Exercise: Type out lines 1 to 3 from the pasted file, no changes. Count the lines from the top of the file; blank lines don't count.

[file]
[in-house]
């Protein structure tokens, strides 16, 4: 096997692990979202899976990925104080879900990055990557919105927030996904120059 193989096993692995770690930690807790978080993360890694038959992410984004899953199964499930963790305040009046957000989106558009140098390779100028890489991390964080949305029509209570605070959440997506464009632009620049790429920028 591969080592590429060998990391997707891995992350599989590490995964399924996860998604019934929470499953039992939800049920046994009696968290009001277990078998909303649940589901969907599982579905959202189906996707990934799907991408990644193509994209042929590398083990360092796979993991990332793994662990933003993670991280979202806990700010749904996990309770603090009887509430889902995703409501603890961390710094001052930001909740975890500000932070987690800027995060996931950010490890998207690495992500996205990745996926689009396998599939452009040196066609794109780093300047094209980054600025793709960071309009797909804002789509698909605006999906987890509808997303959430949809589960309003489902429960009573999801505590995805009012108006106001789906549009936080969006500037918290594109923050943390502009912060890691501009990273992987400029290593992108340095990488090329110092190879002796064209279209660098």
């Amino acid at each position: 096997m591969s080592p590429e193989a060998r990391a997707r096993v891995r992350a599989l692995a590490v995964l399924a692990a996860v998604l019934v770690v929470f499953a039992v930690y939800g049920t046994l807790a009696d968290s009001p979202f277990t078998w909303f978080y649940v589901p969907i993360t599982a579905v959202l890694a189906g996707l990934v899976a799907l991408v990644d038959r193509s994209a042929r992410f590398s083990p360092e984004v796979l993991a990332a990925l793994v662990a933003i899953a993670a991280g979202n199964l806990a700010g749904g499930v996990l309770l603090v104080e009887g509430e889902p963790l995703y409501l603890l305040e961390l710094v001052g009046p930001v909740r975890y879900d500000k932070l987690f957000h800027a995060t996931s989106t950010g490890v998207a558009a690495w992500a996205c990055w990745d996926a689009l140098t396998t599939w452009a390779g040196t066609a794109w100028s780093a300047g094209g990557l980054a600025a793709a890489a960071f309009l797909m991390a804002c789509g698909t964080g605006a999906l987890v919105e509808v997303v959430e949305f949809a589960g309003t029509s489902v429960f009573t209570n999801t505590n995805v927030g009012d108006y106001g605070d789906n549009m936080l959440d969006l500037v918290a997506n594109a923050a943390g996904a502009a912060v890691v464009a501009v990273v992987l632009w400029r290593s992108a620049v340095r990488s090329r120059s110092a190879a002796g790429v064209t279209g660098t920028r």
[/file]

[in-house]
């Protein structure tokens, strides 16, 4: 096997692990979202899976990925104080879900990055990557919105927030996904120059 193989096993692995770690930690807790978080993360890694038959992410984004899953199964499930963790305040009046957000989106558009140098390779100028890489991390964080949305029509209570605070959440997506464009632009620049790429920028 591969080592590429060998990391997707891995992350599989590490995964399924996860998604019934929470499953039992939800049920046994009696968290009001277990078998909303649940589901969907599982579905959202189906996707990934799907991408990644193509994209042929590398083990360092796979993991990332793994662990933003993670991280979202806990700010749904996990309770603090009887509430889902995703409501603890961390710094001052930001909740975890500000932070987690800027995060996931950010490890998207690495992500996205990745996926689009396998599939452009040196066609794109780093300047094209980054600025793709960071309009797909804002789509698909605006999906987890509808997303959430949809589960309003489902429960009573999801505590995805009012108006106001789906549009936080969006500037918290594109923050943390502009912060890691501009990273992987400029290593992108340095990488090329110092190879002796064209279209660098």
């Amino acid at each position: 096997m591969s080592p590429e193989a060998r990391a997707r096993v891995r992350a599989l692995a590490v995964l399924a692990a996860v998604l019934v770690v929470f499953a039992v930690y939800g049920t046994l807790a009696d968290s009001p979202f277990t078998w909303f978080y649940v589901p969907i993360t599982a579905v959202l890694a189906g996707l990934v899976a799907l991408v990644d038959r193509s994209a042929r992410f590398s083990p360092e984004v796979l993991a990332a990925l793994v662990a933003i899953a993670a991280g979202n199964l806990a700010g749904g499930v996990l309770l603090v104080e009887g509430e889902p963790l995703y409501l603890l305040e961390l710094v001052g009046p930001v909740r975890y879900d500000k932070l987690f957000h800027a995060t996931s989106t950010g490890v998207a558009a690495w992500a996205c990055w990745d996926a689009l140098t396998t599939w452009a390779g040196t066609a794109w100028s780093a300047g094209g990557l980054a600025a793709a890489a960071f309009l797909m991390a804002c789509g698909t964080g605006a999906l987890v919105e509808v997303v959430e949305f949809a589960g309003t029509s489902v429960f009573t209570n999801t505590n995805v927030g009012d108006y106001g605070d789906n549009m936080l959440d969006l500037v918290a997506n594109a923050a943390g996904a502009a912060v890691v464009a501009v990273v992987l632009w400029r290593s992108a620049v340095r990488s090329r120059s110092a190879a002796g790429v064209t279209g660098t920028r």